Injection experiments and thermal recovery in corehole OH-1, Lake City, California
- 29 Downloads
Two injection tests, shallow and deep, followed by repeated temperature logging were performed in the Lake City, California OH-1 corehole, to delineate permeable zones, investigate the permeability of rocks adjacent to the wellbore, and to test the validity of maximum-reading thermometer (MRT) measurements collected during the drilling process that show lower than static temperatures above a depth of 2100 ft and significantly higher than static temperatures below a depth of about 2500 ft. The tests confirmed several permeable zones in OH-1. At about 300 ft, there is a strong zone of lateral flow, and at 947 ft there is a major outflow zone for injected fluid. Two other possible permeable flow zones were detected from the thermal recovery logs: one at about 1500 ft and another at about 2300 ft. The 2300 ft permeable zone seems to be an inflow zone, and the source of a probable downflow responsible for cooling the wellbore below about 2500 ft. The hotter MRT data obtained during drilling may be reconciled with the significantly lower static temperature logs if downflow from about 2300 ft is present.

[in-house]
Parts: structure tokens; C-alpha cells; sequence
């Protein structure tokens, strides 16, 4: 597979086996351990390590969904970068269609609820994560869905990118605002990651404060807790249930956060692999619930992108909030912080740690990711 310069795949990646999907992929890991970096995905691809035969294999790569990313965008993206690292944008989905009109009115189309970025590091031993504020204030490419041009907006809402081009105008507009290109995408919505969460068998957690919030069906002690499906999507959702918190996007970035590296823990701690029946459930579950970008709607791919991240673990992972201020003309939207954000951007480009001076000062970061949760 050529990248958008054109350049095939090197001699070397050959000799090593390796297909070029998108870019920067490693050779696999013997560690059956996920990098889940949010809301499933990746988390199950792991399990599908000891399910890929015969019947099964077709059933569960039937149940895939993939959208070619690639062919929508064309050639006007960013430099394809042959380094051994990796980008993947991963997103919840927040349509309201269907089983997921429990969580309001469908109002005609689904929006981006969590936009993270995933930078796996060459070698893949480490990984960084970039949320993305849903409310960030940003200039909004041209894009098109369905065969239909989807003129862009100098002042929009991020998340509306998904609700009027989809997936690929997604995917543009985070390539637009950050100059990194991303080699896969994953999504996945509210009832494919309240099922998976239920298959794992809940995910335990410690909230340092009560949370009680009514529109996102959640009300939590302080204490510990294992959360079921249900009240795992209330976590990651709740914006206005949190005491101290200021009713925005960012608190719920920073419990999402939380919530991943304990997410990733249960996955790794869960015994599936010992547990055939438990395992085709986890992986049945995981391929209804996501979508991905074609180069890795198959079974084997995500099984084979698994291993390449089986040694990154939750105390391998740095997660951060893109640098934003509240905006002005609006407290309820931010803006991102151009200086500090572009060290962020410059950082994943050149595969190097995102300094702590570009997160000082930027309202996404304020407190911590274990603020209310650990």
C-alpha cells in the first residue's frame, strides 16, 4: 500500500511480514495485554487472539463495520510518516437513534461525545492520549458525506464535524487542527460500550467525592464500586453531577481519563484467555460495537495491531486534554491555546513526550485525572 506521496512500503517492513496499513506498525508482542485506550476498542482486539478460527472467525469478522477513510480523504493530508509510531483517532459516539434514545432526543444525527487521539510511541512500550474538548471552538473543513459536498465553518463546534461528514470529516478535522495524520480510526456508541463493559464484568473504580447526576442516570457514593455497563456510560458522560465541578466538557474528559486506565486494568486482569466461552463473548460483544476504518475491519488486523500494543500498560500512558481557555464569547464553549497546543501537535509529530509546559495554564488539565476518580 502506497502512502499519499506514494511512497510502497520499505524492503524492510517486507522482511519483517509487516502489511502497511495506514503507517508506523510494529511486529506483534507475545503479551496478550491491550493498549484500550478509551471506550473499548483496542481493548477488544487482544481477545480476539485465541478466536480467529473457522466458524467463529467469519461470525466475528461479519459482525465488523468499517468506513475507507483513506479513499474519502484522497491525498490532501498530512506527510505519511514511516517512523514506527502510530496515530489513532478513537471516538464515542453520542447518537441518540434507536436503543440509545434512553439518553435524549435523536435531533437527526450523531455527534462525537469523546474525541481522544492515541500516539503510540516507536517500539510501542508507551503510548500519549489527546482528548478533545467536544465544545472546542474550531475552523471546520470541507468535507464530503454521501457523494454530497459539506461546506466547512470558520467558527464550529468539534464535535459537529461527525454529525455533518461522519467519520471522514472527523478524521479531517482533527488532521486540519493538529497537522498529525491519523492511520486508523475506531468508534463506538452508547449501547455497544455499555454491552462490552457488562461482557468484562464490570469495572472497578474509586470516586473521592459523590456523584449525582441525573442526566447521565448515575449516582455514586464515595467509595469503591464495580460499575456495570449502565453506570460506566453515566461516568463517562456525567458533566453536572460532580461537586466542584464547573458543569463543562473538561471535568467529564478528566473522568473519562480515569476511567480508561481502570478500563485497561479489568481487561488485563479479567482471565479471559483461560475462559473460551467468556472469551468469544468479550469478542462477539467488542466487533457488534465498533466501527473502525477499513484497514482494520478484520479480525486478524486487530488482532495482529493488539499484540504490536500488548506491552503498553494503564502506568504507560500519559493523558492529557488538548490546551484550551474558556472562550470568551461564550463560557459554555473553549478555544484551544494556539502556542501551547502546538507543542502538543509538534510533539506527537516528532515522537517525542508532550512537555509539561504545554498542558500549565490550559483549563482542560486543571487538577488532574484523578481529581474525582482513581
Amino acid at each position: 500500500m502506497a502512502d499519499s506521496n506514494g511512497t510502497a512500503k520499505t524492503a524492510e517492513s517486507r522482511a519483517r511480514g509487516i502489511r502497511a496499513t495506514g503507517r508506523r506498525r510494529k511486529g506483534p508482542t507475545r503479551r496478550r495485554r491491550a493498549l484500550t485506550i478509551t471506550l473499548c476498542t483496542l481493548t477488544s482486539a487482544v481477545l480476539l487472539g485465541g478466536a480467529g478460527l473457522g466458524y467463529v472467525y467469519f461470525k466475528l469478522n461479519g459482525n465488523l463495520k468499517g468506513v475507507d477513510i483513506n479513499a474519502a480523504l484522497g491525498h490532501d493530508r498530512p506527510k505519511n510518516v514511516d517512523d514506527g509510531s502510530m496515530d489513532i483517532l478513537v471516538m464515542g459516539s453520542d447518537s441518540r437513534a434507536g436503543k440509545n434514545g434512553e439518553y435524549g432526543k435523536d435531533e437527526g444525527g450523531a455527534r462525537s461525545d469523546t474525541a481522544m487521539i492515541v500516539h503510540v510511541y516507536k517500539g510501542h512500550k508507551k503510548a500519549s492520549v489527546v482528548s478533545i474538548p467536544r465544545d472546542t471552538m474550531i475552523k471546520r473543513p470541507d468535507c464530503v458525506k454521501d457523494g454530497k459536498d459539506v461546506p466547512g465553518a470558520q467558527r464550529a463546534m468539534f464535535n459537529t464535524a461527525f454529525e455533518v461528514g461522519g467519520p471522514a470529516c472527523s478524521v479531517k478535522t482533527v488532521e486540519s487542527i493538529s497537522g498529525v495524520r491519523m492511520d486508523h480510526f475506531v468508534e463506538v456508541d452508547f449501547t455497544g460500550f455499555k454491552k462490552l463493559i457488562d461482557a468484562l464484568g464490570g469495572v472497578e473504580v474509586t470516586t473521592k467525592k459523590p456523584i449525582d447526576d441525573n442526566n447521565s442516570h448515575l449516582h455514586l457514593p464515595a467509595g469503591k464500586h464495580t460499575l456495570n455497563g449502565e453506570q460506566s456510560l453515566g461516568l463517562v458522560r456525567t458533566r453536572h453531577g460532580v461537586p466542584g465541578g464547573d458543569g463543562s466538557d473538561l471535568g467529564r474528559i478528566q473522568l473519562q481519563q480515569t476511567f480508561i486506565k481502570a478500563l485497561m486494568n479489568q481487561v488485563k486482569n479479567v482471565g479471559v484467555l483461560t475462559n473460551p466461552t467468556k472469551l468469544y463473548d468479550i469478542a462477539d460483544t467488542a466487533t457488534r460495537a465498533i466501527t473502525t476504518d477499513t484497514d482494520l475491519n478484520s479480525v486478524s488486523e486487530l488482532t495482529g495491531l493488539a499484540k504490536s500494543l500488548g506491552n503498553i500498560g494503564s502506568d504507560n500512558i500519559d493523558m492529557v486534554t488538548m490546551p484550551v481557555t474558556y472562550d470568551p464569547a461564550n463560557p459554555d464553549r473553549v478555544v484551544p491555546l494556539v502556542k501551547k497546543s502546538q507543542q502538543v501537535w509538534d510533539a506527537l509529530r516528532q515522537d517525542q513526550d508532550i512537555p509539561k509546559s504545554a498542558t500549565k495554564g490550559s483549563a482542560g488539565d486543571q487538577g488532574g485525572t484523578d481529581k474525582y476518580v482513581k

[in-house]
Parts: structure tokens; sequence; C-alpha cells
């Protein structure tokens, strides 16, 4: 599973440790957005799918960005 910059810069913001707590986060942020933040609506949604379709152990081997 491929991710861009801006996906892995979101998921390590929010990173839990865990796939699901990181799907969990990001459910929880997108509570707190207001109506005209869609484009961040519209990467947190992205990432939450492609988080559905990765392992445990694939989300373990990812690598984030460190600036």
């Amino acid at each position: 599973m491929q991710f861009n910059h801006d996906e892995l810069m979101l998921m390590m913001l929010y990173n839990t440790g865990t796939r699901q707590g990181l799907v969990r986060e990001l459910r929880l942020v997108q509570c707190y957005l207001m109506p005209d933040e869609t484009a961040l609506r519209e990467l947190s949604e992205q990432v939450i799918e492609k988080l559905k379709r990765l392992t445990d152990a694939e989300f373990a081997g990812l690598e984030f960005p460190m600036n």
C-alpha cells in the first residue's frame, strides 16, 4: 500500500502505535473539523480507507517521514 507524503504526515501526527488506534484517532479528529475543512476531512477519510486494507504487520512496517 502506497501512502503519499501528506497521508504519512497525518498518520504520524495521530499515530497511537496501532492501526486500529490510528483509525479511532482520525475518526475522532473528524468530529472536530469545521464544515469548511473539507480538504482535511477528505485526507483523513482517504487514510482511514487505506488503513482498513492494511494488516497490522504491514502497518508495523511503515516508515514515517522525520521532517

Unable to display preview. Download preview PDF.
- Espinosa-Paredes, G., and Garcia-Guiterrez, A., 2002, Estimation of static formation temperatures in geothermal well: Energy and Conversión Management, v. 44, p. 1343–1355.Google Scholar
- Hardyman, R. F., 2002, Lake City Geothermal, LLC Lake City Observation Hole No. 1, unpubl. lithologic description of core from OH-1, 59 p.Google Scholar
- Lachenbruch, A. H., and Brewer, C. M., 1959, Dissipation of the temperature effect of drilling a well in Arctic Alaska: U.S. Geol. Survey Bull., B 1083C, p. 73–109.Google Scholar
- McKenna, J. R., 2003, Wil.exe: A program to perform wellbore equilibrium temperature extrapolations and delineate flow zones in boreholes: unpubl. reprt.Google Scholar
- Richards, M. R., and Blackwell, D. D., 2002, A difficult search, why Basin and Range systems are hard to find: Geothermal Bull., 31, no. 2, p. 143–146.Google Scholar
- Wisian, K. W., Blackwell, D. D., Bellani, S., Henfling, J. A., Normann, R. A., Lysne, P. C., Förster, A., and Schrötter, J., 1998, Field comparison of conventional and new technology temperature logging systems: Geothermics, v. 27, no. 2, p. 131–142.Google Scholar